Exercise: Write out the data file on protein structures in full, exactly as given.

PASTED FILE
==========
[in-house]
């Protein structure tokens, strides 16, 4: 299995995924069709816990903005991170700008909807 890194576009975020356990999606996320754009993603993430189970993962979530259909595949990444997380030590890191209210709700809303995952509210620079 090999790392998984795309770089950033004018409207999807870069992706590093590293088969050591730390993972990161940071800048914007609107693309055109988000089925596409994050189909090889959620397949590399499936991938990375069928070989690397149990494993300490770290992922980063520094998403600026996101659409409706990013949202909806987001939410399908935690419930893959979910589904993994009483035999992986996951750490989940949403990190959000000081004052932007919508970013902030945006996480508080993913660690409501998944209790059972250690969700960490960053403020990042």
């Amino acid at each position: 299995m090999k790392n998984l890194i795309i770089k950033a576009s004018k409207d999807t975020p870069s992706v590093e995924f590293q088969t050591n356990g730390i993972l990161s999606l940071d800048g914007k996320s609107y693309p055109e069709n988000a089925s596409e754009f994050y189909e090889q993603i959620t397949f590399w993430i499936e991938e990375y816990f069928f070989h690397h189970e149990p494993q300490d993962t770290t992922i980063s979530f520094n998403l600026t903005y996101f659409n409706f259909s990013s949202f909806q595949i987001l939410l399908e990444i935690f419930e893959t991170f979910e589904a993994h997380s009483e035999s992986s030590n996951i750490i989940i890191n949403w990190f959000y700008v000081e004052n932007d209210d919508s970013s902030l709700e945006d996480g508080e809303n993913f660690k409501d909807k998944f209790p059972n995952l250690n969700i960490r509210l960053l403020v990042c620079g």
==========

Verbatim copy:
[in-house]
């Protein structure tokens, strides 16, 4: 299995995924069709816990903005991170700008909807 890194576009975020356990999606996320754009993603993430189970993962979530259909595949990444997380030590890191209210709700809303995952509210620079 090999790392998984795309770089950033004018409207999807870069992706590093590293088969050591730390993972990161940071800048914007609107693309055109988000089925596409994050189909090889959620397949590399499936991938990375069928070989690397149990494993300490770290992922980063520094998403600026996101659409409706990013949202909806987001939410399908935690419930893959979910589904993994009483035999992986996951750490989940949403990190959000000081004052932007919508970013902030945006996480508080993913660690409501998944209790059972250690969700960490960053403020990042």
């Amino acid at each position: 299995m090999k790392n998984l890194i795309i770089k950033a576009s004018k409207d999807t975020p870069s992706v590093e995924f590293q088969t050591n356990g730390i993972l990161s999606l940071d800048g914007k996320s609107y693309p055109e069709n988000a089925s596409e754009f994050y189909e090889q993603i959620t397949f590399w993430i499936e991938e990375y816990f069928f070989h690397h189970e149990p494993q300490d993962t770290t992922i980063s979530f520094n998403l600026t903005y996101f659409n409706f259909s990013s949202f909806q595949i987001l939410l399908e990444i935690f419930e893959t991170f979910e589904a993994h997380s009483e035999s992986s030590n996951i750490i989940i890191n949403w990190f959000y700008v000081e004052n932007d209210d919508s970013s902030l709700e945006d996480g508080e809303n993913f660690k409501d909807k998944f209790p059972n995952l250690n969700i960490r509210l960053l403020v990042c620079g």